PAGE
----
To ask the Secretary of State for Health how much the Government spends annually on research into Down’s syndrome?’

In 2012-13, the Department’s National Institute for Health Research (NIHR) spent £1.2 million on research relating to Down’s syndrome through research programmes and research training awards. Total spend by the NIHR on research relating to Down’s syndrome is higher than this because expenditure by the NIHR Clinical Research Network (CRN) on this topic cannot be disaggregated from total CRN expenditure.  In 2012-13 the Medical Research Council spent £564,000 on research into Down’s syndrome.’

Is this state sponsored screening of Down’s syndrome ‘eugenic’?

Opinions differ of course. But what do those who have been through it say? Is it really a ‘choice’?  A recent public inquiry in abortion for disability heard oral evidence from a number of people who either have Down’s syndrome themselves, or who are parents of children with Down’s syndrome or who are involved in running disability support groups. Here are some interesting quotes from a few witnesses:

I have heard it anecdotally that some obstetricians and gynecologists are saying to their patients: ‘…once we’ve discovered it has a fetal abnormality…if you insist on carrying on with the pregnancy, I won’t treat you anymore’.’

‘There should be a requirement for at least a week’s thinking time, because we still hear examples of somebody phoning up a mother, with a diagnosis of Down’s Syndrome and saying, ‘we’ve booked you in tomorrow for a termination.’ We still hear that. Well, that’s absolutely appalling and it doesn’t give people time to think at all.’

I do know women aren’t being given balanced information at the point of diagnosis in order to make informed choices, and are left with little or no support or counselling during testing, after diagnosis, before termination, after termination, if that’s what they choose…Worse still, even after a decision to continue with a pregnancy, couples are being asked if they are sure at each scan or medical appointment, and are being reminded that a late termination can be arranged.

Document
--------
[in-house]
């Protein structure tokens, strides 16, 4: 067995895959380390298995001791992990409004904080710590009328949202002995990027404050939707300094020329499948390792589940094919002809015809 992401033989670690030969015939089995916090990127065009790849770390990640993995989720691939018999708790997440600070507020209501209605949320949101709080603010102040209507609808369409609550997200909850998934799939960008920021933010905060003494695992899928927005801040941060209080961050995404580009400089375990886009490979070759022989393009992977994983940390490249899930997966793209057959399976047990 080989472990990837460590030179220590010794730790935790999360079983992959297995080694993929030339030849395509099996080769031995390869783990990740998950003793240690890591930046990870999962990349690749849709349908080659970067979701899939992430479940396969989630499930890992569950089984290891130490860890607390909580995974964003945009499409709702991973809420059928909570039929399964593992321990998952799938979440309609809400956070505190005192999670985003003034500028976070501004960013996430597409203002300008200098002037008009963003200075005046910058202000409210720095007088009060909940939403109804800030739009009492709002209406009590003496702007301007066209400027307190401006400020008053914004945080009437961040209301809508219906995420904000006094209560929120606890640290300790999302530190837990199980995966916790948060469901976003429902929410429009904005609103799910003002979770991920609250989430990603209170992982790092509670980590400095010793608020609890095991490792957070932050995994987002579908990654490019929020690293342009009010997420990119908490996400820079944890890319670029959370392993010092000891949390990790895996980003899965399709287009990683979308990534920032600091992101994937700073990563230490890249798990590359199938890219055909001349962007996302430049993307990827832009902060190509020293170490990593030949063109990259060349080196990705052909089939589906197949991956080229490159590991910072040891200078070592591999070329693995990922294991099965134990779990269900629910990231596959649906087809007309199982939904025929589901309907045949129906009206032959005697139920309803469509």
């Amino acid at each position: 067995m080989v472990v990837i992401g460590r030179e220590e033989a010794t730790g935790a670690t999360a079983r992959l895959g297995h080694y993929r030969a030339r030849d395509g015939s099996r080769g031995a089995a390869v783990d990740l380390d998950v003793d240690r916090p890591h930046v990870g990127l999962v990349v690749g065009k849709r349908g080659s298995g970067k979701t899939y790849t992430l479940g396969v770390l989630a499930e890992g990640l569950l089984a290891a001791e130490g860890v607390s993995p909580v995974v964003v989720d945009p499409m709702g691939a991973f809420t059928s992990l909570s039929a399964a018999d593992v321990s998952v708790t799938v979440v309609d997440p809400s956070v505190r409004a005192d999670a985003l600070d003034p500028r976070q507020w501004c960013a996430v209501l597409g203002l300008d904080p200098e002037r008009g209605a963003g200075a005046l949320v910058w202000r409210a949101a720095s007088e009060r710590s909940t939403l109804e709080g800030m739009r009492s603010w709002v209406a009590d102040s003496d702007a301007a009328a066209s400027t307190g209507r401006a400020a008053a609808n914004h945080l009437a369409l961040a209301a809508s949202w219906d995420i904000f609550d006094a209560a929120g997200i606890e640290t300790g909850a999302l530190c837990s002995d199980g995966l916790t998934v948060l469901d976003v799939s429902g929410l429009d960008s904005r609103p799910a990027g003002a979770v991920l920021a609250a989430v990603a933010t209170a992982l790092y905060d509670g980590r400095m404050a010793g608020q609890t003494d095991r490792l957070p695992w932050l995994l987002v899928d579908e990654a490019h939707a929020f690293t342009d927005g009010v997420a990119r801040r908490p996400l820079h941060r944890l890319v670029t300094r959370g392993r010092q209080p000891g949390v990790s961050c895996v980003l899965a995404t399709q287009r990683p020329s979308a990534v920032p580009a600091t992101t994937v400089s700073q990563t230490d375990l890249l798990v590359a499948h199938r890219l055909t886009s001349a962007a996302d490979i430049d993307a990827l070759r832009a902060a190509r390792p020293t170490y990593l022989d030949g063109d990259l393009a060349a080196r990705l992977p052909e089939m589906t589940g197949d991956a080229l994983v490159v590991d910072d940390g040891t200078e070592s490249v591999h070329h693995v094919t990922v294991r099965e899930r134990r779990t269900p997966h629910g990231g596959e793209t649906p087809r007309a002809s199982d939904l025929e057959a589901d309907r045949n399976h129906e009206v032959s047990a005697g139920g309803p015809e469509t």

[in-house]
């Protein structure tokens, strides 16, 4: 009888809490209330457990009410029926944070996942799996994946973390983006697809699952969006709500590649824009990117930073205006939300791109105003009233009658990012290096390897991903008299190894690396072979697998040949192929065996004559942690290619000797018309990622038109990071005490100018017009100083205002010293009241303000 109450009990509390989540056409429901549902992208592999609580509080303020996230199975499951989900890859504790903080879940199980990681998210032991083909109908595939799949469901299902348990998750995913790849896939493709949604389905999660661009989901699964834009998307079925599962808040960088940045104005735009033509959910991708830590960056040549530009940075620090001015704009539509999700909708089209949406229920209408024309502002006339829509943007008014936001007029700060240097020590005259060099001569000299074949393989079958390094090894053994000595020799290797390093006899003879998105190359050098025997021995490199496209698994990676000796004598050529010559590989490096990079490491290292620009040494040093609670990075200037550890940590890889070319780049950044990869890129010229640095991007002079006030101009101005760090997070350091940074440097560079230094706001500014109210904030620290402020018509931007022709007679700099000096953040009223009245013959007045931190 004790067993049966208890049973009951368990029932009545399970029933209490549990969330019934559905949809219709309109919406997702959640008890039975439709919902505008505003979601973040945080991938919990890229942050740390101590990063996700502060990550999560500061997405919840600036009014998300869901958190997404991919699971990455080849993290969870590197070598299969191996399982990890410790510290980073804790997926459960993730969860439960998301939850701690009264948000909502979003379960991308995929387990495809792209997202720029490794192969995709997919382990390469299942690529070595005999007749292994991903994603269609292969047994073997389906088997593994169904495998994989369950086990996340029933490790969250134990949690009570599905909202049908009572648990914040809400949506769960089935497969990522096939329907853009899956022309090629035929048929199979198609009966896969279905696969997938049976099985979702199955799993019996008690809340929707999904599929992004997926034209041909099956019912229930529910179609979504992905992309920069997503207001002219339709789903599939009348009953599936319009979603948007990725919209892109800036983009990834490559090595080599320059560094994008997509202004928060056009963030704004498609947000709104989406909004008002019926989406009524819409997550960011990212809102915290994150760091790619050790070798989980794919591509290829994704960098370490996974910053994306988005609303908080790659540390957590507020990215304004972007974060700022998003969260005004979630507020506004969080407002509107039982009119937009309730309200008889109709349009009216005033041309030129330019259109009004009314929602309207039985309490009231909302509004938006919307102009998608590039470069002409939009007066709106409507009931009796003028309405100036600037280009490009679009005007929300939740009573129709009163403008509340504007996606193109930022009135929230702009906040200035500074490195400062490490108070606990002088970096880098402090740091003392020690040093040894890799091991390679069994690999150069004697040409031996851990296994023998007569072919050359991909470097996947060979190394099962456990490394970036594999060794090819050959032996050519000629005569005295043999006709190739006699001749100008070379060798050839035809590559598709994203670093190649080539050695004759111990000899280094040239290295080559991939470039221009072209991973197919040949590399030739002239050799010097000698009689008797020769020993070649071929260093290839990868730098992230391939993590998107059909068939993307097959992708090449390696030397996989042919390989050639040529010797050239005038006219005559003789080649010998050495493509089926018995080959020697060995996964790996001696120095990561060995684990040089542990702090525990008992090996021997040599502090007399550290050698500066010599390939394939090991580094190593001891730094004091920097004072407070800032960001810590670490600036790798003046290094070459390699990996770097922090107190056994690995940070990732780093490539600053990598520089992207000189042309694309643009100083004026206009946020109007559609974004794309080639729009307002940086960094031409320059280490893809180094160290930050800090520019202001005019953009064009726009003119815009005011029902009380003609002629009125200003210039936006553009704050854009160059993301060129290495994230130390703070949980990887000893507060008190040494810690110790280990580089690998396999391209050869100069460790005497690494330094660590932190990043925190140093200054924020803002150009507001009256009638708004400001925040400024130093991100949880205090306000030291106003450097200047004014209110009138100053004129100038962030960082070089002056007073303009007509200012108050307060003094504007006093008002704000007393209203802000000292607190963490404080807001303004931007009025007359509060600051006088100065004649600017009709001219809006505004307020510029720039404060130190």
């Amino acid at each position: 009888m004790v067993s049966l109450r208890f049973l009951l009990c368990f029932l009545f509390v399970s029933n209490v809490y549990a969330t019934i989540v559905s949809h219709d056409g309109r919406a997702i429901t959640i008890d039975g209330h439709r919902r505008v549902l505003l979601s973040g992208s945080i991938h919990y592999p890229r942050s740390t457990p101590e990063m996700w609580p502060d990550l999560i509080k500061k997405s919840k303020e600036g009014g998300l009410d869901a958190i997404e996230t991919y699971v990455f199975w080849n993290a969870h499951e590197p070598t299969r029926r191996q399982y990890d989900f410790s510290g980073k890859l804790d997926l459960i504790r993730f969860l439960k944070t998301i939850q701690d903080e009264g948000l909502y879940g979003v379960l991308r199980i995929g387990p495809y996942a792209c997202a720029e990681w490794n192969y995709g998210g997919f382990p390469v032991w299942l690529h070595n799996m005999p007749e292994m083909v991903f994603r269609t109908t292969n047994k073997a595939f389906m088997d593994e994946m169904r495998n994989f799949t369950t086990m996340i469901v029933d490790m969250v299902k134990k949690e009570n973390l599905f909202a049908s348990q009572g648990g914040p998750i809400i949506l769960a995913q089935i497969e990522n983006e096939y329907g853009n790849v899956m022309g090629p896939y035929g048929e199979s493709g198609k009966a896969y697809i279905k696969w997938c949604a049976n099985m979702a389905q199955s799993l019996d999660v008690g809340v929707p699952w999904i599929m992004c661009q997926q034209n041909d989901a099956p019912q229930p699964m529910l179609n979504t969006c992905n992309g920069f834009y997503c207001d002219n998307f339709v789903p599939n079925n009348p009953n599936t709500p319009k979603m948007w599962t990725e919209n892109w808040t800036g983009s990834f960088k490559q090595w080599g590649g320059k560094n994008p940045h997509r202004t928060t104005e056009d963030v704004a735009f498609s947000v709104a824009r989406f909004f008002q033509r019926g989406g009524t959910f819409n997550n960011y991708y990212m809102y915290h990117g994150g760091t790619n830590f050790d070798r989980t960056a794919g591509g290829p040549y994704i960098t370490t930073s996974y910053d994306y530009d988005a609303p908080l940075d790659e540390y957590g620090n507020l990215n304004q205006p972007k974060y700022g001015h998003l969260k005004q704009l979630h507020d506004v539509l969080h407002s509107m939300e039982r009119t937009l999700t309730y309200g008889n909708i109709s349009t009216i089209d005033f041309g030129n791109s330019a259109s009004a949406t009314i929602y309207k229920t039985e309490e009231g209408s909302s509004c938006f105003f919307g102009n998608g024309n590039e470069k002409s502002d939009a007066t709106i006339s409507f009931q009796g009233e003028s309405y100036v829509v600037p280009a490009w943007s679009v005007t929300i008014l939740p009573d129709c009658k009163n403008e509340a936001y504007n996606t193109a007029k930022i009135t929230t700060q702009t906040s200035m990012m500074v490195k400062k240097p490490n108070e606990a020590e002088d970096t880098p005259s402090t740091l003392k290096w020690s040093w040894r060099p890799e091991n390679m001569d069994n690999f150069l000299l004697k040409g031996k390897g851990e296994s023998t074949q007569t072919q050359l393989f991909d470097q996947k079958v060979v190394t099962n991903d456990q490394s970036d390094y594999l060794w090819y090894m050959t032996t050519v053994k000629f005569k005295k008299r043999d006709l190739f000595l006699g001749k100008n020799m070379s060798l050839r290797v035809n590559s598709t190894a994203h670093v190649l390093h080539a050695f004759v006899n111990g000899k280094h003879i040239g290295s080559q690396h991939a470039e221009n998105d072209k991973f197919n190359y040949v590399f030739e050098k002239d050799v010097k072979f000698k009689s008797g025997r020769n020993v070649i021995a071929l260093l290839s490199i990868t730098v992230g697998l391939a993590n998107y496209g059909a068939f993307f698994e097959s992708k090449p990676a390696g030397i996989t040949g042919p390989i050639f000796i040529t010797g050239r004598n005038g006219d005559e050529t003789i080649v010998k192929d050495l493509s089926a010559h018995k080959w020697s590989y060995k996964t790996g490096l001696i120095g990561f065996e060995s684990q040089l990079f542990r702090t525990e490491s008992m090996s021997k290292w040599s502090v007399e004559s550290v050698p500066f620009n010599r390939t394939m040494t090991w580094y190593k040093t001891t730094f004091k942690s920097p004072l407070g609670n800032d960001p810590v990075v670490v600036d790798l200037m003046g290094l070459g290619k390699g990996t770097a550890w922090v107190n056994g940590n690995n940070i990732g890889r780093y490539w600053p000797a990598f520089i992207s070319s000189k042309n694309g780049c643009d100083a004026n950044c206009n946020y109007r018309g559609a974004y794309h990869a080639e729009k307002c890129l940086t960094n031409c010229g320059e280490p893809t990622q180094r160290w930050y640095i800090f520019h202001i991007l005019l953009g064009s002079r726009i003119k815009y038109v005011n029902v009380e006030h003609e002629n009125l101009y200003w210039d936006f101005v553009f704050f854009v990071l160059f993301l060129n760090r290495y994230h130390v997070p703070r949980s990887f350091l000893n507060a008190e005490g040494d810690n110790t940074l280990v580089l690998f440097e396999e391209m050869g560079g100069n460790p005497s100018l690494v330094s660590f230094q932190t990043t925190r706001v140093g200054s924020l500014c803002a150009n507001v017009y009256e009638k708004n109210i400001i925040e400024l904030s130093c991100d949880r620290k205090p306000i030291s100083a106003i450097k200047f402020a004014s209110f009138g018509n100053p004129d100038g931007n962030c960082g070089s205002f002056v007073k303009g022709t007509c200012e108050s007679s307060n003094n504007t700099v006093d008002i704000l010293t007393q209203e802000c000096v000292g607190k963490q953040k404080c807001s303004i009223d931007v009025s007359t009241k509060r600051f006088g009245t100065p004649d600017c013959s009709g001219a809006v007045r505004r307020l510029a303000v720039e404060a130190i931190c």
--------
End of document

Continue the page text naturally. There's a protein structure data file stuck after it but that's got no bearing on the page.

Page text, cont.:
I know families that have had to insist that notes are written across the top, a large banner, ‘please do not ask me any more about this’.’

The assumption is, if you get that diagnosis, you’re going to terminate your pregnancy, and that’s where everything is being pushed, in terms of information, in terms of support. You get plenty of support around a termination. There isn’t other support.’

I fear it’s more a question of perceived cost or eugenics, in a society that stigmatises disability, and with support networks ever decreasing.’

These are not one off experiences either, as an article in the Daily Mail this week about the pressure on some women to abort shows.

The cost to society is of course far more than just monetary.

The last words here should go to the mother of two daughter’s, one of whom, Natty, has Down’s syndrome:

Natty is six, an ambassador…She puts back far more into society than she takes from it, as she entertains, laughs, sings, dances jokes, brings people together, brings family together…She has made me a better person.

I found this written in a book in (her elder sister) Natalia’s bedroom. I didn’t know she’d written it:

‘To Natty, I love you so much and you’re the best sister in the world and so precious to me. You’re so important to me and if you weren’t in this world my life wouldn’t be the same and that would be terrible. I love you so very, very much and you mean everything to me. Your sister, Mia.

And we are paying £30 million a year to remove such children from our society?

Posted by Philippa Taylor
CMF Head of Public Policy

(A Polish language version of this post can be found here)